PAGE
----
Keith Thompson (The_Other_Keith) ks***@mib.org <http://www.ghoti.net/~kst>
San Diego Supercomputer Center <* <http://users.sdsc.edu/~kst>
"We must do something. This is something. Therefore, we must do this."
-- Antony Jay and Jonathan Lynn, "Yes Minister"
Sep 26 '07 #15
Old Wolf said:
On Sep 25, 11:13 pm, Richard Heathfield <r...@see.sig.invalidwrote:
<snip>
>Fortunately, prototype-style function
declarations are [...] quicker to type,

Not if the K&R style was:
int func( a, b, c, d )
volatile unsigned char *a, *b, *c, *d;
I just tried this at home. K&R-style: 18.28 seconds. Modern style: 22.97
seconds. So yes, if you try hard, you can find counter-examples.
Similarly, if you pit a man against a horse in a foot-race, the man can
win if the race is sufficiently short (presumably because the horse has
more legs to sort out). The existence of counter-examples demonstrates not
that the proposition is universally false, but that it is not universally
true. I accept this.

{ .... }

(In fact, this argument was used by my C tutor at polytech
way back when, as to why he preferred K&R style).
In general, modern style is faster, especially when you choose descriptive
parameter names (upon which your C tutor should have been insisting). So
it's a poor argument.

--
Richard Heathfield <http://www.cpax.org.uk>
Email: -http://www. +rjh@
Google users: <http://www.cpax.org.uk/prg/writings/googly.php>
"Usenet is a strange place" - dmr 29 July 1999
Sep 26 '07 #16
On Mon, 24 Sep 2007 15:01:13 -0700, sagar <mv******@gmail.comwrote:
>Hi,
I have a C file(add.c) in which i have a function called add.now
i want to call the same add function from another file sub.c .Can any1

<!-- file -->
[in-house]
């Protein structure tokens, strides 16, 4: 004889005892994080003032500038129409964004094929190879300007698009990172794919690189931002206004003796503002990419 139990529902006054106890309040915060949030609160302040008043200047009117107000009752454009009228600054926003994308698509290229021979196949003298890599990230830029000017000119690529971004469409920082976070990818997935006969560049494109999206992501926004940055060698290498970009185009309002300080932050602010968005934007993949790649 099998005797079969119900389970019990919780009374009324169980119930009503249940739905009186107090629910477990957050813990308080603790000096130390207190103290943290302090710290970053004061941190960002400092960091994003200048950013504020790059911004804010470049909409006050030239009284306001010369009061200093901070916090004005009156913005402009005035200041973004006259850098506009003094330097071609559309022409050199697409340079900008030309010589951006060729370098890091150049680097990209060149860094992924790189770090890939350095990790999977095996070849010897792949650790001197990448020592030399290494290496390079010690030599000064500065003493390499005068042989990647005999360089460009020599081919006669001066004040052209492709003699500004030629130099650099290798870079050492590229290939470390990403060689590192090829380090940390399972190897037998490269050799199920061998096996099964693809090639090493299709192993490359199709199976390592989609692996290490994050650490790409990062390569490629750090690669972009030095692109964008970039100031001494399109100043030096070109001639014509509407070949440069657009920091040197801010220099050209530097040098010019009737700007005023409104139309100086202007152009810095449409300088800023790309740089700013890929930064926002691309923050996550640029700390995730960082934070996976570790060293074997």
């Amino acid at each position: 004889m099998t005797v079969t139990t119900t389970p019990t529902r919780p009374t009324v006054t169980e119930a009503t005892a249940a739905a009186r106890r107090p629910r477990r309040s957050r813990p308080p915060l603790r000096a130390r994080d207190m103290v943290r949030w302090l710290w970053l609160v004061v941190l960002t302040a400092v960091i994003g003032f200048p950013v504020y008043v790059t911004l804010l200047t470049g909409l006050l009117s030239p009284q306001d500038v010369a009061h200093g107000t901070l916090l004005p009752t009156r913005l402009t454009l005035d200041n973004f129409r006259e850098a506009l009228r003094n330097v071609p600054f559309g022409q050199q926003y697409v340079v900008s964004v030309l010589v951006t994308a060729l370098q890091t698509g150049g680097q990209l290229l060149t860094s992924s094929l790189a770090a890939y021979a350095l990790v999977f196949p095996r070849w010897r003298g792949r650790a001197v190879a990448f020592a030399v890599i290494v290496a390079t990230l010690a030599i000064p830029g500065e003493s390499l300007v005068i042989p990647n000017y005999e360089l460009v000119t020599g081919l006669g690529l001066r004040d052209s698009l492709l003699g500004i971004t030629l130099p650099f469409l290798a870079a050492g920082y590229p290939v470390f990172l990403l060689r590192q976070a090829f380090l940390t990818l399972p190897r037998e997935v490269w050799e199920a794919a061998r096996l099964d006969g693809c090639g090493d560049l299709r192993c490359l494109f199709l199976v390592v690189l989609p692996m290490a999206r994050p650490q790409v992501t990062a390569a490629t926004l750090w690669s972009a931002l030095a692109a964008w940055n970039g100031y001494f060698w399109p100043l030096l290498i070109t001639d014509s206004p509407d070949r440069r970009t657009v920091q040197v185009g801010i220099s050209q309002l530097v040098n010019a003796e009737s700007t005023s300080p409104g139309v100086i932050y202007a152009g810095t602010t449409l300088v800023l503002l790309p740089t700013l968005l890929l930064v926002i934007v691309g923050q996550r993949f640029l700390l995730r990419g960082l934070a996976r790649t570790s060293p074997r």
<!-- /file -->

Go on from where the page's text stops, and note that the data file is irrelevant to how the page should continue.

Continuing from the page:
tell how to do that...
add.now is not a legal name for a function but I assume you know how
to fix that. In addition to the information you have received about
how to deal with this issue in the source modules, you must also deal
with the implementation specific issue of how you tell your linker to
include the object module of the called function in the executable you
are building from sub.c.
Remove del for email
Sep 26 '07 #17
On Tue, 25 Sep 2007 16:42:39 -0700, Old Wolf <ol*****@inspire.net.nz>
wrote:
On Sep 25, 11:13 pm, Richard Heathfield <r...@see.sig.invalidwrote:
Platonic Solid said:
Especially as you can mix and match
old-style and new-style in the same program without any difficulty.

You have to define the function the same way you declared it
though; e.g. you can't have a prototype declaration and a
K&R style definition. (The compiler is not required to
diagnose this either, you just get weird runtime behaviour).
Not quite. You can 'cross' these if (and only if) the prototype form
matches _the result of applying default argument promotions to_ the
nonprototype form. This is tricky and system-dependent enough that the
PP is unlikely to get it right, and the people who know enough to get
it right are unlikely to want to do it. About the only case I would
approve of would be where you have to interface to legacy code that
you literally can't change _at all_ not even 'syntax cleanup'. There
is never a technical need for this, but there can be legal ones.

And yes if you do get it wrong it's UB. Although in a number of simple
cases it accidentally works, because it is fairly common for calling
conventions to promote everything to at least a (machine dependent)
'word' and this often just happens to do the same thing the default
promotions do. The Standard default promotions, of course, are partly
based on what the PDP-11 convention actually did.

- formerly david.thompson1 || achar(64) || worldnet.att.net
Oct 8 '07 #18